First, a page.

OBITUARY:Jean-Baptiste Niel

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The Independent Online
One of France's most promising young novelists has died of Aids at the age of 32. Jean-Baptiste Niel was one of a doomed generation of writers that included Herve Guibert, Gilles Barbedette and Pascal de Duve. The last-named, who died in 1992, was perhaps the most gifted of them all, a Belgian intellectual, professor of philosophy, author of a fine first novel, Izo (1990), and the diary of his fatal sickness, Cargo vie (1992).

I met Niel and de Duve in the Eighties in Brussels, where Niel was working in a bookshop. When Niel's first novel, Vous qui passez dans l'ombre (1989), was published to great acclaim in France, I wrote an enthusiastic review, and later translated it for Quartet Books as Painted Shadows (1991). The original title had been taken from a famous chanson "Vous qui passez sans me voir", with words by Charles Trenet. It was a peculiarly suitable choice of title, for Niel was a fan of the older style of chanson-singing immortalised by Rina Ketty, Georges Guetary and above all Berthe Sylva, who appears in the book. But Trenet refused to allow Gallimard to use his title on a book filled with one of the kinkiest collections of outsiders and misfits - hookers, rent boys, transvestites, pimps, pushers, voyeurs - all set in the exuberantly eccentric red-light district of the old town in Nice.

Niel was himself a person out of the ordinary, with his classic handsomeness and the warm impulsiveness of the Provencal. His very handwriting was flamboyant - a calligraphy of his own devising, often hard to read, based on the typographies of the neon signs he adored and that play their part in all his books.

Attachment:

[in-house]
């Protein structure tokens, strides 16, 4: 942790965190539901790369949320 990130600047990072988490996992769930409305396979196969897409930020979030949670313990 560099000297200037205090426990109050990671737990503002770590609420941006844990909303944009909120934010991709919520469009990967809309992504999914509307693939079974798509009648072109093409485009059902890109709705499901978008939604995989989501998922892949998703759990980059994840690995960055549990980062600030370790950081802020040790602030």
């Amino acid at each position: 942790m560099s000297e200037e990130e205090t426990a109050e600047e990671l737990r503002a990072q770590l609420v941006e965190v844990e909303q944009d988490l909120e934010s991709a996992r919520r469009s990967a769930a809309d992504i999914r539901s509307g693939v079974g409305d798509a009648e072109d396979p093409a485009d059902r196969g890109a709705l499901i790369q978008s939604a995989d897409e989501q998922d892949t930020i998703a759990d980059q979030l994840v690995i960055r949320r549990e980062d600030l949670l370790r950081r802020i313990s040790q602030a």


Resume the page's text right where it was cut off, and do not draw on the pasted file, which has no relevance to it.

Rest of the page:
His second novel, Ludion d'alcohol (1990, "The Bottle Imp") is the portrait of a mysterious and beautiful woman who is alcoholic, mystical, devout and a murderer. The hero, a young student, becomes obsessed by her and her story, and tries to solve her mystery, helped by numerous picturesque characters in a variety of unusual settings. It is the novel of a young man intoxicated by existence and by the ideal of a love that would embrace both God and man, exquisite emotions and the basest, most sordid of sexual compulsions. The scenes take place mainly at night, in a naval seaport that seems to be Villefranche, and Niel skilfully constructs an atmosphere of hallucinated dread. This novel was awarded the Prix de la Vocation and the Prix Litteraire des Grandes Ecoles et des Universites.

Niel's third novel had the ominous title from the Eucharist Ceci est mon sang ("This is My Blood"), published in 1992, the year of de Duve's death from Aids. It is less successful than the first two books, and seems to have been composed under great stress, for it evokes the illness from which he was already suffering. The cover shows a still from Pasolini's The Gospel According to Saint Matthew, with Christ receiving the kiss of Judas Iscariot. Many of the characters and scenes in the novel are related to Niel's own marginal existence in the "gay" circles of Toulouse, Paris and Provence, and, though undoubtedly based on personal experience, they fail to convince. An affair with two Breton fishermen brothers at the beginning of the book is particularly unsatisfactory. The main character, obviously Niel himself, is never referred to by name: he is simply "He" and this decision seems to absent the author from his own book.

Niel completed two more works before he died, working with great courage and self- discipline to the end. One is a new novel, Connais-moi, to appear this summer, the other an autobiography of childhood and adolescence that may do much to explain the subsequent course of the author's life. Entitled La Maison Niel, it will be published by Gallimard in their autobiographical series "Haute Enfance".

James Kirkup

Jean-Baptiste Niel, novelist: born Valreas (Vaucluse) 12 April 1962; died Paris 12 February 1995.